“This movie addresses the needs that many couples struggle with in marriage — the need to be respected, the need for communication, but ultimately, the need for Christ as the center of the marriage,” said Nelson, who is engaged to be married. “Just as [lead Fireproof characters] Caleb and Catherine realize, married couples need to understand God’s true and pure love before they can truly love their spouse.”


Kathy Steele, an assistant professor at New Orleans Baptist Theological Seminary, believes Fireproof will be a great encouragement to couples in difficult marriages.

“I believe this movie can have a huge impact on marriages. It is extremely realistic and deals with problems that are real in marriages today,” Steele said. “I think one of the greatest ways this movie could strengthen marriages is that it can give hope to one partner who really wants to change the marriage, that if they change, the marriage can change.

“I think Fireproof could spark a new wave of Christians seeking to love their marital partners unconditionally, and to realize it has to be practical, everyday ways they treat each other,” Steele added. “My hope is that the neutral story of another couple, seen from the ‘inside,’ will motivate Christian couples in our churches to start seeking to be more obedient to Christ in how they respond to each other.”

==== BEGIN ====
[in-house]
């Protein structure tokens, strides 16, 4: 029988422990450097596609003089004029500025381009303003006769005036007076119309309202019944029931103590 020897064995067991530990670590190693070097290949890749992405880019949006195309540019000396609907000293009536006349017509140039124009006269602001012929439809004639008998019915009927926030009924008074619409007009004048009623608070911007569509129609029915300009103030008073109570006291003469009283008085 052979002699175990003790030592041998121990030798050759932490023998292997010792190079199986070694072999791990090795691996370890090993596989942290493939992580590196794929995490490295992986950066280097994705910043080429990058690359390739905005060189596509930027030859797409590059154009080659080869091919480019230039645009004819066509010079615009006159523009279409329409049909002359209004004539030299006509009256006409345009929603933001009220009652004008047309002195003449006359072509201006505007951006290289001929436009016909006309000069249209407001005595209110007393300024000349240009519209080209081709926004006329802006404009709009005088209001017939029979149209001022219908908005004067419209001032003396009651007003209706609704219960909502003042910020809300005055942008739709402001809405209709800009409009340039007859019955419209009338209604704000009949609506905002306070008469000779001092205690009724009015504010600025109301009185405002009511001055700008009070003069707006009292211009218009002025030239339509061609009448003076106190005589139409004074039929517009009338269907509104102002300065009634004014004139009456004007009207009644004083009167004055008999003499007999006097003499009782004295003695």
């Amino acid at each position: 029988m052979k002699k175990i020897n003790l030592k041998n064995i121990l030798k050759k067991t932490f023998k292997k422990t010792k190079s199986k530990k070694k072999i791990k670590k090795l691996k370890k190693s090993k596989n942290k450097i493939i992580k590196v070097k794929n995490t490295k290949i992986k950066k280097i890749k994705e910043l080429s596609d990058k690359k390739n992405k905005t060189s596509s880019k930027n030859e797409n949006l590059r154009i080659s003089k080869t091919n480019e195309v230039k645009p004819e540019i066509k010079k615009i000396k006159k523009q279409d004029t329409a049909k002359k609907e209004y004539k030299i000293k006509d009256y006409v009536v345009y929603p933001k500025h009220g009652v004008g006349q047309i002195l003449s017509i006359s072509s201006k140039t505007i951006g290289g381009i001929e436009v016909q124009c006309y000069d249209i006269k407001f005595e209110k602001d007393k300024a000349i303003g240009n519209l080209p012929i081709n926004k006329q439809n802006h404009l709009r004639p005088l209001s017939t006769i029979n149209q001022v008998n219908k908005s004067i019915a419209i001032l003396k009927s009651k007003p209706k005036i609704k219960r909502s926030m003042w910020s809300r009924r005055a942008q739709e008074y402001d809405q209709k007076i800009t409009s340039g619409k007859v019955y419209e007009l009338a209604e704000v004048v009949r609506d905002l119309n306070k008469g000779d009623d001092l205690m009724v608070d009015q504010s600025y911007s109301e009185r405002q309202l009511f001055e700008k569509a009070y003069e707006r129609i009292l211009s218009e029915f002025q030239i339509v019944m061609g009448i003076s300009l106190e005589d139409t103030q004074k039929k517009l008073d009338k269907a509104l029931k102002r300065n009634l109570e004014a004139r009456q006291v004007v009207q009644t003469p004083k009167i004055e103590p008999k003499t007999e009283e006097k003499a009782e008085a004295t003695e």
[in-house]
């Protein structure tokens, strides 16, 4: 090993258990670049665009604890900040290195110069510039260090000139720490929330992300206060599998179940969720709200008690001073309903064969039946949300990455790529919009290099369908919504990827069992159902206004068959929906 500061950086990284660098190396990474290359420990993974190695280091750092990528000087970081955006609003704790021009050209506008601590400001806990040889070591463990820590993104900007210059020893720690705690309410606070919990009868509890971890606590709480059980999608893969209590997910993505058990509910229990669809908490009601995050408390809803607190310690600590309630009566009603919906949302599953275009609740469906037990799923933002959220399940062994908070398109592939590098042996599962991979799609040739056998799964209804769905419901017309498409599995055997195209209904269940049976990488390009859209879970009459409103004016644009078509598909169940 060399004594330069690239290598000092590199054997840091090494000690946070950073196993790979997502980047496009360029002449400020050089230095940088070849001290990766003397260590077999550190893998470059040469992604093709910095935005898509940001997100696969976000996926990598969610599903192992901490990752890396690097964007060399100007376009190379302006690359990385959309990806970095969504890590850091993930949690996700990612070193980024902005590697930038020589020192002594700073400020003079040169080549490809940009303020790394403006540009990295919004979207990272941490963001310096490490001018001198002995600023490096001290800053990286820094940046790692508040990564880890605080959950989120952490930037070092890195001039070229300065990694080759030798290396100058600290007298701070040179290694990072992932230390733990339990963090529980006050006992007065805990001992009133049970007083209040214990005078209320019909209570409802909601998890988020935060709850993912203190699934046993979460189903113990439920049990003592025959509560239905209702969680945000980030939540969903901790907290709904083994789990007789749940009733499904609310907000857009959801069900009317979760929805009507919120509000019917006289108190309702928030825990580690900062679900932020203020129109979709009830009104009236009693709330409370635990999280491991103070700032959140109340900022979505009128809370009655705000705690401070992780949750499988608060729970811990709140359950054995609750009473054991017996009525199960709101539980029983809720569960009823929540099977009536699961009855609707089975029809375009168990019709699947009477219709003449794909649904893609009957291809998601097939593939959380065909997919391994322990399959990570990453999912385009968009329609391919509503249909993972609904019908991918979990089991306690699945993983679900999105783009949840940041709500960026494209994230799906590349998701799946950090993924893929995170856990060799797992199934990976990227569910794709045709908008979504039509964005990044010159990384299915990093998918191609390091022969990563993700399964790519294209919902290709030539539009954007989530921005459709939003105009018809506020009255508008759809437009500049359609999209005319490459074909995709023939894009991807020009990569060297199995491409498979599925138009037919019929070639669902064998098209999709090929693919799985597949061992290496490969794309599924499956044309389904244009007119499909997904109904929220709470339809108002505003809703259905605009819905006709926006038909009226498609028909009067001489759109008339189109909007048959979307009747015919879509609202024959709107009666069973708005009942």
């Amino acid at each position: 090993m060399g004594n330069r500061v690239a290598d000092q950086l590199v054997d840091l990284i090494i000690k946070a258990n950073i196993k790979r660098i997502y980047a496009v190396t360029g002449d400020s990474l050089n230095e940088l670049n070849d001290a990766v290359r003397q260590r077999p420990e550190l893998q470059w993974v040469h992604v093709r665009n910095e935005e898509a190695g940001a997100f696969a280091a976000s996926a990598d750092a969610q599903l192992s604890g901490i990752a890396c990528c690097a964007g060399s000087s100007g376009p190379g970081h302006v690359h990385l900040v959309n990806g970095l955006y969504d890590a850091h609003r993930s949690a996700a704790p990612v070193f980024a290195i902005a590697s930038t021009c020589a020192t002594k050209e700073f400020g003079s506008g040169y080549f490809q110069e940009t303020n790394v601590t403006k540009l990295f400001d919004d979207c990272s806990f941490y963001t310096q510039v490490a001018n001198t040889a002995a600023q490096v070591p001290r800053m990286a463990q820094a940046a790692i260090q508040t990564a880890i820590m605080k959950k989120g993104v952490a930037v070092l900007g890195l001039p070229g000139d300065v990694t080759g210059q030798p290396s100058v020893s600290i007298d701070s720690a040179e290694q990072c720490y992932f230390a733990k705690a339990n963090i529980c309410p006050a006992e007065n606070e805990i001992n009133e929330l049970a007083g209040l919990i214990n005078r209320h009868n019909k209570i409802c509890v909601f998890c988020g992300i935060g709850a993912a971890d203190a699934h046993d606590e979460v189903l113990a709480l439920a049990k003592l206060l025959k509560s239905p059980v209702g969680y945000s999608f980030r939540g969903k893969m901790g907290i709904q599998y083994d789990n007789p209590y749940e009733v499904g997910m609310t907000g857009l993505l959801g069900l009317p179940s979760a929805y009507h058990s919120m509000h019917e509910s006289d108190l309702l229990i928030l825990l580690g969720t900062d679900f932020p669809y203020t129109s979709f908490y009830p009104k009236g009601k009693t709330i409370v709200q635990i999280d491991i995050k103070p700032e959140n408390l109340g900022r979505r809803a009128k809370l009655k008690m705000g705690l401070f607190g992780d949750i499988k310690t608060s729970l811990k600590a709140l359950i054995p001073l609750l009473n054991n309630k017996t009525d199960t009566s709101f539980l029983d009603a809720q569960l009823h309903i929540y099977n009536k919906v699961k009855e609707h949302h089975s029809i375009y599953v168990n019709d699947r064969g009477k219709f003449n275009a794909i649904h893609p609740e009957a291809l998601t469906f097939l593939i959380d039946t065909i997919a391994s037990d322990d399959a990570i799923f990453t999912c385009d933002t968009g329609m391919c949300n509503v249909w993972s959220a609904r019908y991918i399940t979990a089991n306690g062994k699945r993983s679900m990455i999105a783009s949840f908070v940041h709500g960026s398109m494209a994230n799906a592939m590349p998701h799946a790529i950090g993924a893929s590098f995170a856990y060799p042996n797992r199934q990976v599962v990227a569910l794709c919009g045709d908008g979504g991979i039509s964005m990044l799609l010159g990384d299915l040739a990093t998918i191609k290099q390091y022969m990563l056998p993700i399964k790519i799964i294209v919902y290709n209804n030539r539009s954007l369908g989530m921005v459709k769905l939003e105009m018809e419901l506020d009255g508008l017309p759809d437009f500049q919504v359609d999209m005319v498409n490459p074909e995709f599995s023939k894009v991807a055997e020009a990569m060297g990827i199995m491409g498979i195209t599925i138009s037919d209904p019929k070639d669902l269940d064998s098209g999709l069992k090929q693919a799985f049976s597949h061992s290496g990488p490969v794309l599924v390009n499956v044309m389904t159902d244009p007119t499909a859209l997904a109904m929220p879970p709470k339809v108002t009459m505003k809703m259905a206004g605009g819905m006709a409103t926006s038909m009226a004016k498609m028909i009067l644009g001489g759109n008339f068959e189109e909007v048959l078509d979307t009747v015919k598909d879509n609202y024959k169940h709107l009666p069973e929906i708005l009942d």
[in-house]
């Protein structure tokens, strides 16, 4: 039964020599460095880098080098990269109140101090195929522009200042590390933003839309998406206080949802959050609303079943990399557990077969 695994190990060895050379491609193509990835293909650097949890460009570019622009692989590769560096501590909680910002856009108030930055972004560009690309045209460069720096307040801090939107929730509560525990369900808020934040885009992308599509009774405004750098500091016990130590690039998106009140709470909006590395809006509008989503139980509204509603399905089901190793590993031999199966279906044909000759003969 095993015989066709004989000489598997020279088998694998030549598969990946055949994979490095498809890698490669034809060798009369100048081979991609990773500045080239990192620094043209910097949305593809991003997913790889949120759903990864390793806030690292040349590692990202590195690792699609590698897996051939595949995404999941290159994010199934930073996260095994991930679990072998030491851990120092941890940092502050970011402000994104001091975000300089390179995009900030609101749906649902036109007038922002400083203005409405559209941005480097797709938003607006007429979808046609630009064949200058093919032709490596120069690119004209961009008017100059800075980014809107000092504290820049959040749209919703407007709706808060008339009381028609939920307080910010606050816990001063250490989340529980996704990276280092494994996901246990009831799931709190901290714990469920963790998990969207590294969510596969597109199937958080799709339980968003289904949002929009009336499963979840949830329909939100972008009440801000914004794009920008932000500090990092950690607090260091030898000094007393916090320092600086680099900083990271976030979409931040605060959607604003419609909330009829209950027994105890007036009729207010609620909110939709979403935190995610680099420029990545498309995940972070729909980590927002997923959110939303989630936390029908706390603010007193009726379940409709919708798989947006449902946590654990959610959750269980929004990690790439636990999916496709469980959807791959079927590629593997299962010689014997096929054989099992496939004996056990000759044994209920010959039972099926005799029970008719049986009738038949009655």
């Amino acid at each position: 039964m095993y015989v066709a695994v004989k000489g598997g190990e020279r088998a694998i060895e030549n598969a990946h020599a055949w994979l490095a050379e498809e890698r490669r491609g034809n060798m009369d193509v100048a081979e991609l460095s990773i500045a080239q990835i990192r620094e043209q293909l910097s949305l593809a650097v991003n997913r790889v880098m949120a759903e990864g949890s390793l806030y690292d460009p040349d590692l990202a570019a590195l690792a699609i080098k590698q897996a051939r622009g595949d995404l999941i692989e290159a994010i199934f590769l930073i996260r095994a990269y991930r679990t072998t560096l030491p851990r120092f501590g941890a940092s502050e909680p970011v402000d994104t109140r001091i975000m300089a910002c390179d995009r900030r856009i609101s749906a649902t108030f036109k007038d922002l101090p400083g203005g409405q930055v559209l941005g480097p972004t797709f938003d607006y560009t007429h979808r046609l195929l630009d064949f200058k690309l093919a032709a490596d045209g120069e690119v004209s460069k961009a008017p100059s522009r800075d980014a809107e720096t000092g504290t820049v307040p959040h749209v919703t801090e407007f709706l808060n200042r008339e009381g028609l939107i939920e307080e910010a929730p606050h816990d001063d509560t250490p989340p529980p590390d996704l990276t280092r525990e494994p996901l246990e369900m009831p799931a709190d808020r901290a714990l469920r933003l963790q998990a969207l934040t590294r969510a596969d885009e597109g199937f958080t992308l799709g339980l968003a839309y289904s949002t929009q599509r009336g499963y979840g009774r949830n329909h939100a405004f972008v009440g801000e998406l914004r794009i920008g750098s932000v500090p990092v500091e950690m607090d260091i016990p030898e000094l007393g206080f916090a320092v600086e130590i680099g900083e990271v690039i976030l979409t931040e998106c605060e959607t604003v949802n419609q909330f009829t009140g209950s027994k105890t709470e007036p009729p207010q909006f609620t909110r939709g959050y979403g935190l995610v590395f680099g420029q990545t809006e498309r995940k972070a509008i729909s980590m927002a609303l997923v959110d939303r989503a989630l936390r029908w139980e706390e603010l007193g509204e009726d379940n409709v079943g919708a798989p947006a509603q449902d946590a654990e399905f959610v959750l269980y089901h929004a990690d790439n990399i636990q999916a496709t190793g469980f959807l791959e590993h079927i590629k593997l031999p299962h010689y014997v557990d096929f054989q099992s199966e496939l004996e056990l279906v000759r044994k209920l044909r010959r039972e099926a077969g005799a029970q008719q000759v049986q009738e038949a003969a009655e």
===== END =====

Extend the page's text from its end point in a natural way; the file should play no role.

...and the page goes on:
Marcus W. Allen, a counselor with First Baptist Church in Jacksonville, Fla., said Fireproof sends a message “to keep working on the marriage even if your partner has given up.”

“This is the message all marriages need to hear,” Allen said. “We all need the encouragement to not give up when it seems hopeless — encouragement to just do what God says and keep loving and acting in a loving manner no matter what the response is from the other side.”

Members of Rapid Valley Baptist Church in Rapid City, S.D., attended the movie in lieu of their Sept. 27 worship service, according to pastor John Little.

“One of our area Christian businessmen became so excited about the film [during a preview for community leaders] that he worked with a local doctor to provide tickets for all active military, firemen, policemen and first responders in the area,” Little said. “Our church gave away tickets to folks we identified through our block parties and survey work.”